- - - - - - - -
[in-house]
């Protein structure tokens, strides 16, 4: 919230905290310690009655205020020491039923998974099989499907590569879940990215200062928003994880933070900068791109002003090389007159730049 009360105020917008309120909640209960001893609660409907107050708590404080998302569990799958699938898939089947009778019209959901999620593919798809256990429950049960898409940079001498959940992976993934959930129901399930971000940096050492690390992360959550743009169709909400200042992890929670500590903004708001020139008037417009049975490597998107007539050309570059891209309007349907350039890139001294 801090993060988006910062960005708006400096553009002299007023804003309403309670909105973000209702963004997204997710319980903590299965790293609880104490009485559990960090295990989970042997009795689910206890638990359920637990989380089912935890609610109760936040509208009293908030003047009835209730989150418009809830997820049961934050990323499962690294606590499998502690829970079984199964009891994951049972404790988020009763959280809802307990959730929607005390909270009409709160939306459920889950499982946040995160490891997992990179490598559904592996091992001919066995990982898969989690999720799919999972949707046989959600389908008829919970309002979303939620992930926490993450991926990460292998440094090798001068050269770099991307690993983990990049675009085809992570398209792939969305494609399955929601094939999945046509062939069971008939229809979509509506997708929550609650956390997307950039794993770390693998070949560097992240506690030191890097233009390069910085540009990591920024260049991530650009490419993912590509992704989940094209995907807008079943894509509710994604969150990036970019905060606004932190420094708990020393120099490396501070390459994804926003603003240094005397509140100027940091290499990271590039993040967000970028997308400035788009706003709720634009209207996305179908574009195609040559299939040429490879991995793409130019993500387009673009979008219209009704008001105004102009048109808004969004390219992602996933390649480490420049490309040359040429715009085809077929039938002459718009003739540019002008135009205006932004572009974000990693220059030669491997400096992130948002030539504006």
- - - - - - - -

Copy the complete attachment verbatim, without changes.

[in-house]
């Protein structure tokens, strides 16, 4: 919230905290310690009655205020020491039923998974099989499907590569879940990215200062928003994880933070900068791109002003090389007159730049 009360105020917008309120909640209960001893609660409907107050708590404080998302569990799958699938898939089947009778019209959901999620593919798809256990429950049960898409940079001498959940992976993934959930129901399930971000940096050492690390992360959550743009169709909400200042992890929670500590903004708001020139008037417009049975490597998107007539050309570059891209309007349907350039890139001294 801090993060988006910062960005708006400096553009002299007023804003309403309670909105973000209702963004997204997710319980903590299965790293609880104490009485559990960090295990989970042997009795689910206890638990359920637990989380089912935890609610109760936040509208009293908030003047009835209730989150418009809830997820049961934050990323499962690294606590499998502690829970079984199964009891994951049972404790988020009763959280809802307990959730929607005390909270009409709160939306459920889950499982946040995160490891997992990179490598559904592996091992001919066995990982898969989690999720799919999972949707046989959600389908008829919970309002979303939620992930926490993450991926990460292998440094090798001068050269770099991307690993983990990049675009085809992570398209792939969305494609399955929601094939999945046509062939069971008939229809979509509506997708929550609650956390997307950039794993770390693998070949560097992240506690030191890097233009390069910085540009990591920024260049991530650009490419993912590509992704989940094209995907807008079943894509509710994604969150990036970019905060606004932190420094708990020393120099490396501070390459994804926003603003240094005397509140100027940091290499990271590039993040967000970028997308400035788009706003709720634009209207996305179908574009195609040559299939040429490879991995793409130019993500387009673009979008219209009704008001105004102009048109808004969004390219992602996933390649480490420049490309040359040429715009085809077929039938002459718009003739540019002008135009205006932004572009974000990693220059030669491997400096992130948002030539504006």